• Home
    Home We Serve America's Restaurants Representing nearly 500,000 restaurant businesses, we advocate for restaurant and foodservice industry interests and provide tools and systems that help members of all sizes achieve success.
  • Foundation
    Foundation Building & Retaining Talent The NRAEF is focused on developing a stronger workforce and building the next generation of industry leaders through education, scholarships and community engagement.
  • Show 2018
    Show 2018 May 19-22, 2018 As the international foodservice marketplace, the National Restaurant Association Show provides unparalleled opportunities for buyers and sellers to come together, conduct business and learn from each other.
  • ServSafe
    ServSafe Minimize Risk. Maximize Protection. For over 40 years, ServSafe® training programs have delivered the knowledge, leadership and protection that have earned the trust and confidence of business leaders everywhere.

National Restaurant Association - Celeb chef Bayless: Heart of sustainability is community

Skip to navigation Skip to content

News & Research

Share:
Email Print
News RSS

Celeb chef Bayless: Heart of sustainability is community

For Rick Bayless, the story of his journey toward food sustainability is a personal one that has passed the test of time, more relevant today than it was some 26 years ago.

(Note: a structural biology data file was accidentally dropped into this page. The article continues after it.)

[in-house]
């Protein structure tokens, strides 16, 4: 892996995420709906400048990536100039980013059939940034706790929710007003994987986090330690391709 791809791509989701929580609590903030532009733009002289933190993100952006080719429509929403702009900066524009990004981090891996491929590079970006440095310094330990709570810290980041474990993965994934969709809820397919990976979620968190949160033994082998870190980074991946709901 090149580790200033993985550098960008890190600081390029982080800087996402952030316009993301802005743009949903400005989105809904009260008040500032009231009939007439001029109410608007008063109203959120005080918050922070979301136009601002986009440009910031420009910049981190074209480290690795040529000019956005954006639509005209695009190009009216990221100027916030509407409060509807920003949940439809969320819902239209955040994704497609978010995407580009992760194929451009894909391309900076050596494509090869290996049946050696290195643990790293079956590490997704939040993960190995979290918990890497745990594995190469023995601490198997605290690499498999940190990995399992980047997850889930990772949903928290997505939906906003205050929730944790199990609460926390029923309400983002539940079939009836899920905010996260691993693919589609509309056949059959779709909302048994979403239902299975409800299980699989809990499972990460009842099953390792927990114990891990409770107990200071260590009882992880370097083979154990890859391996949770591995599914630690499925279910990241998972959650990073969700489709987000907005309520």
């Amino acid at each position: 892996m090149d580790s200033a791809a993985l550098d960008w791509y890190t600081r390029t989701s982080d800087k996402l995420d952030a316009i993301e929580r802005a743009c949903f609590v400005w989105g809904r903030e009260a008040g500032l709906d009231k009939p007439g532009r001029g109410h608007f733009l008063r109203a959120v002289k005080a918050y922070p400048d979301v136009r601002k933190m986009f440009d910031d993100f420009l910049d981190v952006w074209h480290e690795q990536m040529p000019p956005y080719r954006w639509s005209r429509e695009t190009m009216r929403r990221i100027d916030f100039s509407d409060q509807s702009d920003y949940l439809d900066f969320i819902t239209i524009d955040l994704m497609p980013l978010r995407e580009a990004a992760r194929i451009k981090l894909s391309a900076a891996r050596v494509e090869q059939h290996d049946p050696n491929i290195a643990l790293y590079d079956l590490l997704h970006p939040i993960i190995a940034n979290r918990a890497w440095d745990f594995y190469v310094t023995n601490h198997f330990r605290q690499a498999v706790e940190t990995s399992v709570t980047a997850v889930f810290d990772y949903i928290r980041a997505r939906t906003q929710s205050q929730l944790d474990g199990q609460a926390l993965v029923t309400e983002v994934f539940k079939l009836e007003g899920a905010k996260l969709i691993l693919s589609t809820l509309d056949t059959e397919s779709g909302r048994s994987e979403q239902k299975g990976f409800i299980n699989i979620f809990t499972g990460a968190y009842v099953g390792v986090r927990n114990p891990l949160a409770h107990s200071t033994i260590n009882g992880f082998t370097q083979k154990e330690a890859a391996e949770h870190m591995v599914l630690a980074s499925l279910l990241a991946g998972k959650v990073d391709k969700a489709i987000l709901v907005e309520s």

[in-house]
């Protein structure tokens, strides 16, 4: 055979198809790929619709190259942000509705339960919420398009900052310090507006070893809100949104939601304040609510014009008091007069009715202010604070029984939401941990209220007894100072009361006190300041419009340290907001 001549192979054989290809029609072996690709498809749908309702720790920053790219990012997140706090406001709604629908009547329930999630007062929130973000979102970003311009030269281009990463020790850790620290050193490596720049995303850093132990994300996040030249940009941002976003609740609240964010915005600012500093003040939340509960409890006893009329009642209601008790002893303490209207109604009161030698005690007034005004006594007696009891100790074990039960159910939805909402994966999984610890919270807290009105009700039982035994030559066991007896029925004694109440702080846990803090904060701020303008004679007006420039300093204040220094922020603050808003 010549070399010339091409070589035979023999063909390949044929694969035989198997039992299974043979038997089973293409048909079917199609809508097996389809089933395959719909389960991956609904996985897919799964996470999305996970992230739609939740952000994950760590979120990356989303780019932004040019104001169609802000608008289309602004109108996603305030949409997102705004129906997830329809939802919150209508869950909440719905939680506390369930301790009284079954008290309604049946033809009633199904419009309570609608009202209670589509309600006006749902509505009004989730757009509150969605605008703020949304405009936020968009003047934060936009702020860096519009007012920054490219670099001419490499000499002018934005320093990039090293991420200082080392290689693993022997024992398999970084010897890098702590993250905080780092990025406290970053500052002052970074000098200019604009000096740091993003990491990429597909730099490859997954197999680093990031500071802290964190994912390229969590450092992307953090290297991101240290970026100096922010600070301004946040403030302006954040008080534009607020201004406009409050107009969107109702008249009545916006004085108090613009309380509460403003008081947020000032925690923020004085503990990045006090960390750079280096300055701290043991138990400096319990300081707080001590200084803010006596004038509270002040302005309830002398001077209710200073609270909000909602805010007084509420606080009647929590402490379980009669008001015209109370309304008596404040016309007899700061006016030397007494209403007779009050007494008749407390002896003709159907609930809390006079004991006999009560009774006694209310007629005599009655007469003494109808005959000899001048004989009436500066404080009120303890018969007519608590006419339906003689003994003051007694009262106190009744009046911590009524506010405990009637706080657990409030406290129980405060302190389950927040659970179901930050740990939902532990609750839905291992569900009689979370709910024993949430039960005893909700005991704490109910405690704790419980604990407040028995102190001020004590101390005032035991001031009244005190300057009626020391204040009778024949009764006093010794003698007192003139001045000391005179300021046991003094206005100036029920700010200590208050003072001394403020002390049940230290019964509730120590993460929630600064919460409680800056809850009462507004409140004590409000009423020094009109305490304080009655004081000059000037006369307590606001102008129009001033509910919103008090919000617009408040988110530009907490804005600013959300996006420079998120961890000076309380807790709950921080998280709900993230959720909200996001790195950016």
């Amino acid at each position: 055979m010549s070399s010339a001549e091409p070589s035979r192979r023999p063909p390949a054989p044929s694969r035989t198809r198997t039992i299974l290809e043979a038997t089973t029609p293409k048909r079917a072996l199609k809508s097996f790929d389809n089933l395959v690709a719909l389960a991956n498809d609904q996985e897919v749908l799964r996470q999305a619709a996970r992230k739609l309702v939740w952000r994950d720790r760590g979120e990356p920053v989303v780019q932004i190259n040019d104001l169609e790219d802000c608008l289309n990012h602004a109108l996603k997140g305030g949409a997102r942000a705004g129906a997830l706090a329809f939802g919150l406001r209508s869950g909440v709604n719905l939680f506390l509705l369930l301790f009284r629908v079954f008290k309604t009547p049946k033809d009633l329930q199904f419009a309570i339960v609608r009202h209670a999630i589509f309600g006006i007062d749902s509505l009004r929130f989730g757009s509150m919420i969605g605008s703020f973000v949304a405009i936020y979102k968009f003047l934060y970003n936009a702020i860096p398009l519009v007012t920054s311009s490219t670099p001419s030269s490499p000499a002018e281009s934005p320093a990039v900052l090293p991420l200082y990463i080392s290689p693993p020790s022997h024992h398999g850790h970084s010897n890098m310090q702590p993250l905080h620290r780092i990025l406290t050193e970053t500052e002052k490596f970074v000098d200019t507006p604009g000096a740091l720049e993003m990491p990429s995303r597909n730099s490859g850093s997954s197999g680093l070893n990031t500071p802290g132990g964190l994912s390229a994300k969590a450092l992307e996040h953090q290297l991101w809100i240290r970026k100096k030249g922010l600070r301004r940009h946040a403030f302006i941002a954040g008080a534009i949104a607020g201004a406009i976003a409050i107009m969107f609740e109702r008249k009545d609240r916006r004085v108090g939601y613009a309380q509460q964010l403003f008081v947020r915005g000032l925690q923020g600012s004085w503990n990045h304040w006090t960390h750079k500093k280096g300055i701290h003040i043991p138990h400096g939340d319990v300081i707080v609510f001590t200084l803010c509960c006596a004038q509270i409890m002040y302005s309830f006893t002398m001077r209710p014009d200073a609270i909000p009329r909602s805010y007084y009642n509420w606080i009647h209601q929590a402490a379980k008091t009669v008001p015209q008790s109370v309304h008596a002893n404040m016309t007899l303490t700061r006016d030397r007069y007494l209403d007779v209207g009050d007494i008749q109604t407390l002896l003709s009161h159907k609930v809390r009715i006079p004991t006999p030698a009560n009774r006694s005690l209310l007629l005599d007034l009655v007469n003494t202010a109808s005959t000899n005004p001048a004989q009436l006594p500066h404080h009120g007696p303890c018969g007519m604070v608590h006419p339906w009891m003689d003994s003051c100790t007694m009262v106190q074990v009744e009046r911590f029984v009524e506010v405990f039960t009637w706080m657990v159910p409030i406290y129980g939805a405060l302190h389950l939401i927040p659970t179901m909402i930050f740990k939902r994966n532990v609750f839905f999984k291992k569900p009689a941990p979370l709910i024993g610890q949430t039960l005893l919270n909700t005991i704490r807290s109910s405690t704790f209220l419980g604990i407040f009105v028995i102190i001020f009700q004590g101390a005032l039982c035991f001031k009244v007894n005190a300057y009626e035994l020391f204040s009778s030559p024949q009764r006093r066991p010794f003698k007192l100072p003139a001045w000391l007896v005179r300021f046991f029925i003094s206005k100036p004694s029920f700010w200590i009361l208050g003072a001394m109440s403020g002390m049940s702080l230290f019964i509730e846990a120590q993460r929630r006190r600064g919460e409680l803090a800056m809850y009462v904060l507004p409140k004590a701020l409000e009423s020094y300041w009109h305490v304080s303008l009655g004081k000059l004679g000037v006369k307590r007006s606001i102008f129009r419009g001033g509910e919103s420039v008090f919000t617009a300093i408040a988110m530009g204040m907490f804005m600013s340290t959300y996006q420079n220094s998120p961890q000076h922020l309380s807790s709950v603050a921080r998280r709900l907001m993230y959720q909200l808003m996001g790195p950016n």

The celebrity chef, owner of such Chicago stalwarts as Frontera Grill, Topolobampo and Xoco Mexican restaurants, recently recounted at the NRA Show his start in the industry and how the origins of food would become important to his success as a restaurateur.

“When I started back in 1987, I had just moved here from living in Mexico … and we had just opened Frontera [Grill] in Chicago,” he said.

“We didn’t use the word sustainability at all back then, but something was amiss to me because almost all of the top chefs here were not relating anything at all that they did to the local community. They were saying things like they got their ingredients from the most far-flung places you could imagine and that your experience at their restaurants was going to be a rarified one because they had gone to such extremes to get those things. In Mexico, it was completely the opposite. They talked about how food related directly to the people in the towns and what types of dishes had developed there from that food.”

Bayless told a group of attendees at a May 19 NRA Show education session on sustainability and the food chain that after growing up around his father’s barbecue restaurant in Oklahoma City and his time in Mexico, the foundation of his own cooking style was immersed in local flavors and foods and he could not find any of that in Chicago in the 1980s.

“I grew up [around] a barbecue restaurant in Oklahoma City that was all about local flavor and local ingredients,” he said. “When I was a kid, I’d go to the commercial market, but it was really a very large farmer’s market. But here, I couldn’t find anything local. “Over about the next five years, I began to understand there were things people could grow for us and we could begin to develop some kind of Chicago flavor. But it was going to be an uphill battle.”

Over the years, he said, working with small, local farmers and producers led him to discover that they didn’t have enough resources to produce the amount of food he needed to supply his restaurants. He realized there was something he could do about it.